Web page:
There were 16.3 million internet users, 30.3 million mobile connections in Q1 2015
Venezuela is the sixth-largest country in Latin America by population, trailing Peru closely. Venezuela’s census bureau, the Instituto Nacional de Estadística (INE), projected the country’s population would reach 30.6 million in 2015—roughly half a million less than Peru, according to Peru’s Instituto Nacional de Estadistica e Informatica (INEI). According to World Bank estimates, however, Venezuela ranked fifth by population (ahead of Peru by just 30,000) in the region in 2013 and fourth by GDP ($438.3 billion in current US dollar terms)—trailing only Brazil, Mexico and Argentina.
Venezuela’s finances are closely tied to oil exports (oil rents represented 20.0% of its GDP between 2010 and 2014, compared with 0.9% in the US) and took a hit when crude oil prices dropped from roughly $110 per barrel in June 2014 to $52 the last day of 2014. As a result, annual GDP growth took a 4.0% dive in 2014 and is expected to drop an additional 5.1% this year, according to the World Bank. Estimates from the International Monetary Fund (IMF) are even bleaker, predicting a full-blown, long-lasting recession that would bring down Venezuela’s GDP 7.0% this year and 4.0% in 2016.
And yet, digital life is pressing on in the Bolivarian Republic. According to a May 2015 Comisión Nacional de Telecomunicaciones (CONATEL) report, the number of internet users in Venezuela reached 16.3 million—or 61.3% of the population—in Q1 2015, a 23.5% annual improvement.
eMarketer does not produce individual estimates for Venezuela, but putting the CONATEL calculations against the other six countries we track (Argentina, Brazil, Chile, Colombia, Mexico and Peru), Venezuela would rank fifth by total internet users and third by internet user penetration of the population.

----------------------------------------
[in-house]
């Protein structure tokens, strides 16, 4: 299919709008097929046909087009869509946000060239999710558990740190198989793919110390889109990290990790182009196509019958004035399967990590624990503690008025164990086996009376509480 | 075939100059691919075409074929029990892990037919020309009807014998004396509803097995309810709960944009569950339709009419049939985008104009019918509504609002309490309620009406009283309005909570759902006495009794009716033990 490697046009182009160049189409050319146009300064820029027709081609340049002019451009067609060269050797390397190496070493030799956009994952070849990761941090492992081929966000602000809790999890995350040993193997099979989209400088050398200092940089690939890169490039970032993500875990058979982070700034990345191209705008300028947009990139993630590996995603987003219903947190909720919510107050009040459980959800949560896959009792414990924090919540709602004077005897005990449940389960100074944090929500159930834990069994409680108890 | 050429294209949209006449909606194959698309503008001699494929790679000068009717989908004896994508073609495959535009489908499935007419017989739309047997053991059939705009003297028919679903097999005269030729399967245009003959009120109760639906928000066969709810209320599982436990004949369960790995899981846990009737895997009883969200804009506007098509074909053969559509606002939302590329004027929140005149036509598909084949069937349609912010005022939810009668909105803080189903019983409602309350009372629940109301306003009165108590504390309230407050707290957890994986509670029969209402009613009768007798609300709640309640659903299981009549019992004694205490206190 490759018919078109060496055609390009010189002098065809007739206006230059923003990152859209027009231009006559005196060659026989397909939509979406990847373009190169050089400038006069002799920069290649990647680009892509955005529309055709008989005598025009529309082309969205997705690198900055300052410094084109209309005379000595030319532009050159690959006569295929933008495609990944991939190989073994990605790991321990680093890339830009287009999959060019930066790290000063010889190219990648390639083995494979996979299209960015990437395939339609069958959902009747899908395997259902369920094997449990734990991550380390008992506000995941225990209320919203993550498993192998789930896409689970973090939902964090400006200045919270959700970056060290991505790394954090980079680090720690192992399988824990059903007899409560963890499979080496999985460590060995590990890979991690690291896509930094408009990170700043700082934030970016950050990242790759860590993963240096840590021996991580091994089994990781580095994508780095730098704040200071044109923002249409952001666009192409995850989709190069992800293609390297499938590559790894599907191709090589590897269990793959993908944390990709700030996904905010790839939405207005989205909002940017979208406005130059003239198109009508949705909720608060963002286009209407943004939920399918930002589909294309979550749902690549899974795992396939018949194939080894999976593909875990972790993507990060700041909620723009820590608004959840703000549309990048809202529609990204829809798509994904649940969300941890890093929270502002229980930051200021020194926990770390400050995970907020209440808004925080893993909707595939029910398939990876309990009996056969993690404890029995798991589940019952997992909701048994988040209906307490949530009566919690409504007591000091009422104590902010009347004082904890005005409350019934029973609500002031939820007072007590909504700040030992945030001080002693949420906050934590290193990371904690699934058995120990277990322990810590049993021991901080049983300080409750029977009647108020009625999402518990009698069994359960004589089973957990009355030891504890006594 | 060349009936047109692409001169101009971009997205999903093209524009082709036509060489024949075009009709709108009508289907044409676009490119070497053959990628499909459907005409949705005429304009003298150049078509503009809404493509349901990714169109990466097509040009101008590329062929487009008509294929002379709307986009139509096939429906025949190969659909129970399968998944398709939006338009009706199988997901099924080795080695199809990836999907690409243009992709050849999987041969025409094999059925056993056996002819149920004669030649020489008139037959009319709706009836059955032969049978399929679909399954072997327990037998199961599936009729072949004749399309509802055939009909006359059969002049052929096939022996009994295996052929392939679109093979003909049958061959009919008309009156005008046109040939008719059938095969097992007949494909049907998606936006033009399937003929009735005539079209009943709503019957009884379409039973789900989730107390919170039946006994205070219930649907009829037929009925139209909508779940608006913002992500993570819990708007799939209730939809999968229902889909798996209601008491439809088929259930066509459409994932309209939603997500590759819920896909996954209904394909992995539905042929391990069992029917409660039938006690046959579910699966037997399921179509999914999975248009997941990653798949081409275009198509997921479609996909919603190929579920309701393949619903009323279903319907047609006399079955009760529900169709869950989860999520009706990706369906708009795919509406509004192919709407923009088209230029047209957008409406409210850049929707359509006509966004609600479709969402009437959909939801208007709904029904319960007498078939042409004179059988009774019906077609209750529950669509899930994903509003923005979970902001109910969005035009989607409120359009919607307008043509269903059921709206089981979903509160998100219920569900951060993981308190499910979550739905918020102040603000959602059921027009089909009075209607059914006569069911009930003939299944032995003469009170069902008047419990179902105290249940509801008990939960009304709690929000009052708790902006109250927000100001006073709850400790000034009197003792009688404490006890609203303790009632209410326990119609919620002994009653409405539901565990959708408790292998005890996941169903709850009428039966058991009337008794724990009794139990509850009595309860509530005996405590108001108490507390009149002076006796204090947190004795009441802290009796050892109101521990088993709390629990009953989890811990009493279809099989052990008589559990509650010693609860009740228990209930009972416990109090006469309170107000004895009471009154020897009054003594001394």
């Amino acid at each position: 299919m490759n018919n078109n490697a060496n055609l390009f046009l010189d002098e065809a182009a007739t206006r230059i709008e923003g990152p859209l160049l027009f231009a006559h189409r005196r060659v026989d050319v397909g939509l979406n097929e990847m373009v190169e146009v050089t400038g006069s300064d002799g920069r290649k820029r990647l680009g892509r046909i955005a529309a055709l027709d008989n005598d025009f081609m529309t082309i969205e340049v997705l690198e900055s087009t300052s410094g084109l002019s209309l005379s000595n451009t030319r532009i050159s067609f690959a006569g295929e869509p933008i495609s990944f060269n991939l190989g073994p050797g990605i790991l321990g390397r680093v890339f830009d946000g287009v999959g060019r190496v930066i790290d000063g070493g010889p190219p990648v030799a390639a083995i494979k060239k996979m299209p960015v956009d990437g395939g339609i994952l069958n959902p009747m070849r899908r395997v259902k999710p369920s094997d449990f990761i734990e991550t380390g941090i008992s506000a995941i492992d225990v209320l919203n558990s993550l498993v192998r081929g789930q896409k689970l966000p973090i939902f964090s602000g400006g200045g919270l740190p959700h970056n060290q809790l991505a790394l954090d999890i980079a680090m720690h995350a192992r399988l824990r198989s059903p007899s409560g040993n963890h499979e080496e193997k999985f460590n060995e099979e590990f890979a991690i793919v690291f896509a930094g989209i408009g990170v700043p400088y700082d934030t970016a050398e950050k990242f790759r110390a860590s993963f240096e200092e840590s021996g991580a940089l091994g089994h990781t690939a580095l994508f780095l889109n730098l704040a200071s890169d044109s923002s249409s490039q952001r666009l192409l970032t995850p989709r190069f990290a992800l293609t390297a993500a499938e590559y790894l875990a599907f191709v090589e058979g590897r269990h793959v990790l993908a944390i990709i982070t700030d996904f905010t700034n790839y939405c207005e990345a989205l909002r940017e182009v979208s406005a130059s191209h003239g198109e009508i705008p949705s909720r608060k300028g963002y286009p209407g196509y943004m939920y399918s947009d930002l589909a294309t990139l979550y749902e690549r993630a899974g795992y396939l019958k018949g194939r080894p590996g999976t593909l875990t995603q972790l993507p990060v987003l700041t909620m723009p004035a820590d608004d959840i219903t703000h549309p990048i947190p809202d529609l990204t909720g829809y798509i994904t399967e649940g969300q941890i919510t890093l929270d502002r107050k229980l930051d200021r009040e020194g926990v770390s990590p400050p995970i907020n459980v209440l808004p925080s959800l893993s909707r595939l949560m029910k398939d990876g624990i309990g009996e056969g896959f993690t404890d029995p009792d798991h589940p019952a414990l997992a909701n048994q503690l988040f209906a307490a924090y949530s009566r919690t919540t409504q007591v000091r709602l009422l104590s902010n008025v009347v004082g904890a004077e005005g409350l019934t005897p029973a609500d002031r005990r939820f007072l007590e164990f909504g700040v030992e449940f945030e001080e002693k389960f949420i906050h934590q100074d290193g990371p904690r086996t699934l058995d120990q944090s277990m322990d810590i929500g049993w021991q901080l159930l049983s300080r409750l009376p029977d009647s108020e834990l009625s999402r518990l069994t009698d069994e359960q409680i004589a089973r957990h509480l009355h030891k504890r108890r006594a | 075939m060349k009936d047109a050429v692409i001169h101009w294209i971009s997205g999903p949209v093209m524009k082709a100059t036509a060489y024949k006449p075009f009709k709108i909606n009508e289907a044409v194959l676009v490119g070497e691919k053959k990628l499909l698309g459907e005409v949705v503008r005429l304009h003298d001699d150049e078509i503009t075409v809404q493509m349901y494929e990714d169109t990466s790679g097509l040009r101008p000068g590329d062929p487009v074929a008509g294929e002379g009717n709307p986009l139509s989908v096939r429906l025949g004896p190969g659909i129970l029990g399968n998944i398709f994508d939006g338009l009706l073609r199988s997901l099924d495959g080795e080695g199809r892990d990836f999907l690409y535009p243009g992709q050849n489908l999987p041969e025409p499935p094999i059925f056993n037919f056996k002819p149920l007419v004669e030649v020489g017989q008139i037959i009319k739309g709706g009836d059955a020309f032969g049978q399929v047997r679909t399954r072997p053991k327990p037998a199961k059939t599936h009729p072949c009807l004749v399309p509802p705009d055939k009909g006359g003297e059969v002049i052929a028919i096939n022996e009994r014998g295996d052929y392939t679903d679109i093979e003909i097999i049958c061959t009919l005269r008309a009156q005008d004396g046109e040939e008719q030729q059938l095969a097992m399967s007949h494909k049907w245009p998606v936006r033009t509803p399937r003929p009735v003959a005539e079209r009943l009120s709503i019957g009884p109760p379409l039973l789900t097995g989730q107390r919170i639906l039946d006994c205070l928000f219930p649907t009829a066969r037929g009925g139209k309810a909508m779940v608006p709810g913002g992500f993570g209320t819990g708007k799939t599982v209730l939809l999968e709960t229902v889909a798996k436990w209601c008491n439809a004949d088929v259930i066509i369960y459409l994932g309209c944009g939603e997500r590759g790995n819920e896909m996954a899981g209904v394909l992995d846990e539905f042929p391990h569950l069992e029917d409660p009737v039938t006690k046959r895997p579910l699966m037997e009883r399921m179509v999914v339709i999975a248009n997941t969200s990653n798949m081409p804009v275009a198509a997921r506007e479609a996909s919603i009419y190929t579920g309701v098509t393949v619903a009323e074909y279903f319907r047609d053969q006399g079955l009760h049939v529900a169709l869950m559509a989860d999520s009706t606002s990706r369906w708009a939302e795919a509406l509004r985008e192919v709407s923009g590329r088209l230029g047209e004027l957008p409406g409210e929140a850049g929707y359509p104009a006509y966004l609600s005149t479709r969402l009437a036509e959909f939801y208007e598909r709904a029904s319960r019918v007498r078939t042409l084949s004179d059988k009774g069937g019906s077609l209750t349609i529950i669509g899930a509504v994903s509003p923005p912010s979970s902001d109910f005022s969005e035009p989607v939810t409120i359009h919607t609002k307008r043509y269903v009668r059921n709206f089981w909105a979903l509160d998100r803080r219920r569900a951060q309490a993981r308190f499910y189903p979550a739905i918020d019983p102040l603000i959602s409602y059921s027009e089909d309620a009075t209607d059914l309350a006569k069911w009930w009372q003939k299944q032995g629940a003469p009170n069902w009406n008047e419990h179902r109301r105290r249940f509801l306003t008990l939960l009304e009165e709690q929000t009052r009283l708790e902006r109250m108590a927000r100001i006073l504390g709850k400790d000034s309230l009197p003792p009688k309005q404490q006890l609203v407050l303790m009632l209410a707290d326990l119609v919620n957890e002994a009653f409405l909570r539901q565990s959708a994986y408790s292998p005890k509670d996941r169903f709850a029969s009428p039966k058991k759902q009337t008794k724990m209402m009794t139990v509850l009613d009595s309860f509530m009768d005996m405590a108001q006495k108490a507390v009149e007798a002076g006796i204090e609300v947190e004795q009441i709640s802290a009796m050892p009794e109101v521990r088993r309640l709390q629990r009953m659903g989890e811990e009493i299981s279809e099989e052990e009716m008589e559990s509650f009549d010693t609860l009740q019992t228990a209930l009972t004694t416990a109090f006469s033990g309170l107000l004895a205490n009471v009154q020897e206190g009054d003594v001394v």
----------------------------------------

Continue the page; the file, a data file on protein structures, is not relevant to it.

CONATEL found that mobile communications were also on the upswing, with 30.3 million mobile connections in use in the country during Q1 2015. More than a third of those connections, or 11.6 million, were tied to a smartphone, representing a 26.1% year-over-year gain in smartphone users.
Put against the background of individual countries tracked by eMarketer in Latin America, Venezuela would rank fifth by absolute smartphone users, ahead of Chile and Peru, in 2015.
Smartphone uptake—and that of other connected devices, too—in Venezuela may look very different to developed countries or even from other Latin American markets, though. To counter runaway inflation and depleting US dollar reserves, multilevel exchange rate controls have been put in place by the Venezuelan government in recent years. As a result, flagship devices from virtually any manufacturer are beyond the means of most consumers in the country. (A recent Bloomberg article estimated the cost of an iPhone 6 at $47,678 in Venezuela.) For those with the necessary disposable income, social unrest makes the purchase of high-end smartphones a risky proposition.